There was a relationship between the 5 domains for perceived participation and the 9 items for perceived problems with participation. However, the strengths of the relationships clearly indicates that perceiving insufficient participation is not the same as perceiving problems in participation and, conversely, sufficient participation may not be the same as that the person perceives no problem with participation.

Access to instrumental support was most strongly associated with severe problems with participation. Persons who answered that they did not have adequate access to instrumental support, as well as those who received support and answered that it was sufficient, were more likely to experience problems with their participation than those who did not receive support and did not need it. In addition, men were more likely to perceive severe problems with participation. The importance of social support, including instrumental support, for participation has also been described in other groups of people, both men and women, with disabilities (9, 25–30). Support from other people can overcome different barriers, both in the physical and social environment, as well as enhance a disabled individual’s experiences of participation (28, 29). Furthermore, the social network members can provide both emotional and instrumental support (27) and motivation and ability to participate in daily activities (26). This implies that persons with late effects of polio who feel they have sufficient instrumental support in their daily lives have a greater possibility to participate in activities according to their preferences compared with those who feel that they do not receive sufficient support.

The sample size (n = 160), the relatively high response rate (77%) and the similarity between the responders and non-responders makes it reasonable to believe that the results can be generalized to other persons with late effects of polio in Sweden.. Even though the IPA has been found to be stable across different countries for other populations (31), we cannot assume that similar results will be obtained from persons with late effects of polio in other parts of the world. Moreover, a limitation with the logistic regression in the present study is that the dependent variable was dichotomized based on the summed scores of reports of severe problems with participation, that only some independent variables were used and that other variables may have had a confounding influence on the independent variables used in the analyses. Future research therefore needs to examine more independent variables and their association with specific areas of participation.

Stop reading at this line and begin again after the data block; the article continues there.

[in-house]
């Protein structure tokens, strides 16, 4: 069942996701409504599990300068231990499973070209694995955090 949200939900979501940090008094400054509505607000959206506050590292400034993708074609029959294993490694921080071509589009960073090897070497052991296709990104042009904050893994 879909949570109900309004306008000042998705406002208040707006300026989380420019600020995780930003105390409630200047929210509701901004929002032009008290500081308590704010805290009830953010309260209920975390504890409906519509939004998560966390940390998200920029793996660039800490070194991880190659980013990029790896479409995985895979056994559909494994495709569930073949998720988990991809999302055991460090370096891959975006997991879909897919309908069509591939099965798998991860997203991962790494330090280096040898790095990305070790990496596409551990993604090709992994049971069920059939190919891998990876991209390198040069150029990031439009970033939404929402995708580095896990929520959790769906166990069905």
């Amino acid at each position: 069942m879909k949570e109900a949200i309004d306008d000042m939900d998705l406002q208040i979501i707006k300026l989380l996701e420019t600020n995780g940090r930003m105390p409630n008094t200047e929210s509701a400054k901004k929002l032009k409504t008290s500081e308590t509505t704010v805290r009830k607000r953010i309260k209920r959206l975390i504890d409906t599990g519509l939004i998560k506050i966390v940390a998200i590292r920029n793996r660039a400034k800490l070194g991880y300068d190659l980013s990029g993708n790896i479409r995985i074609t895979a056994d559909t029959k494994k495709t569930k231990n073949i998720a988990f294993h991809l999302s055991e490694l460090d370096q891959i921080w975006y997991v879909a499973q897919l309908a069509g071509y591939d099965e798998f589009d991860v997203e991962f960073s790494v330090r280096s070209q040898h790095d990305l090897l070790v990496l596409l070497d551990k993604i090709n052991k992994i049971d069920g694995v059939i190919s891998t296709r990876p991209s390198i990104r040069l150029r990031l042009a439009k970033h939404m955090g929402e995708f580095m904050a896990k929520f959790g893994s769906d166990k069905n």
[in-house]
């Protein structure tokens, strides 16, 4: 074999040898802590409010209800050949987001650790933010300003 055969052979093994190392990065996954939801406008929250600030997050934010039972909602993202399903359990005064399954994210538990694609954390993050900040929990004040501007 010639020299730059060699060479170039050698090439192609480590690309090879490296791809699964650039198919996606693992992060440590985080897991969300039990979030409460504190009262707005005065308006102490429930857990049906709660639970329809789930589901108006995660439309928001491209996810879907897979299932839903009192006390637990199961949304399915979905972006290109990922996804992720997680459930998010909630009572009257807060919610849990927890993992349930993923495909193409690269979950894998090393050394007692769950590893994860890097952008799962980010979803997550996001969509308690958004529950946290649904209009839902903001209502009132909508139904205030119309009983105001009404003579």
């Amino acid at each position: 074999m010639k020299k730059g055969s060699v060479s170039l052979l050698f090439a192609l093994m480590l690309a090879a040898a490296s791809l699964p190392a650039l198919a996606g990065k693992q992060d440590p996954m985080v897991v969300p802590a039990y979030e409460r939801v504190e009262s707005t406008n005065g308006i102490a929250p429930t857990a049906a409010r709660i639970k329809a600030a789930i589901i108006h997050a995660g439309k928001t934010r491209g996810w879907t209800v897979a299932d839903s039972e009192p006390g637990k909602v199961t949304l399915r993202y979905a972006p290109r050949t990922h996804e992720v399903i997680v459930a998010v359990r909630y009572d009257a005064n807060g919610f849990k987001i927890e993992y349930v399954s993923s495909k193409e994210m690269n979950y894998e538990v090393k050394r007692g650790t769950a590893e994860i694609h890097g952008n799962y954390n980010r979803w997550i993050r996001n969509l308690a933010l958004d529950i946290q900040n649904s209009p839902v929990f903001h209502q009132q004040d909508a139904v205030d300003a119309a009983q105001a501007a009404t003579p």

Regardless of the results, this study raises some important questions: can we expect full participation among every person with a disability and should the goal of rehabilitation be full participation? Does the use of an instrument such as the IPA really assess “perceived participation”, as it is defined in the ICF classification, and can we really capture this broad concept? The distinction between “activity” and “participation” in the ICF classification is not entirely clear and part of the assessment may be the person’s performance of daily activities rather than his or her “lived experiences of involvement in their life situation” (1). As participation is considered such an important part of rehabilitation, this area holds potential for future research, and studies evaluating both the short-term effects of various rehabilitation interventions on participation and the long-term outcome are highly desired.

In conclusion, our data show that persons with late effects of polio generally can perceive sufficient participation with no or minor problems in various aspects of participation and that support from other people is an important factor for their perception of severe problems with participation. These findings imply that rehabilitation programmes for persons with late effects of polio need to focus on areas of participation that are perceived as a problem by these persons, and promote access to a supportive environment to enhance their participation.

Acknowledgements

The authors are grateful to all those who volunteered to participate in this study. Maria Larsson Lund was supported by a personal grant from the Swedish council for working life and social research (FAS). The study was prepared within the context of the Centre of Ageing and Supportive Environments (CASE) at Lund University, funded by the Swedish Research Council on Social Science and Working Life, and had received financial support from the Swedish Association of Survivors of Traffic Accidents and Polio (RTP), Stiftelsen för bistånd åt rörelsehindrade i Skåne and Skane county council’s research and development foundation.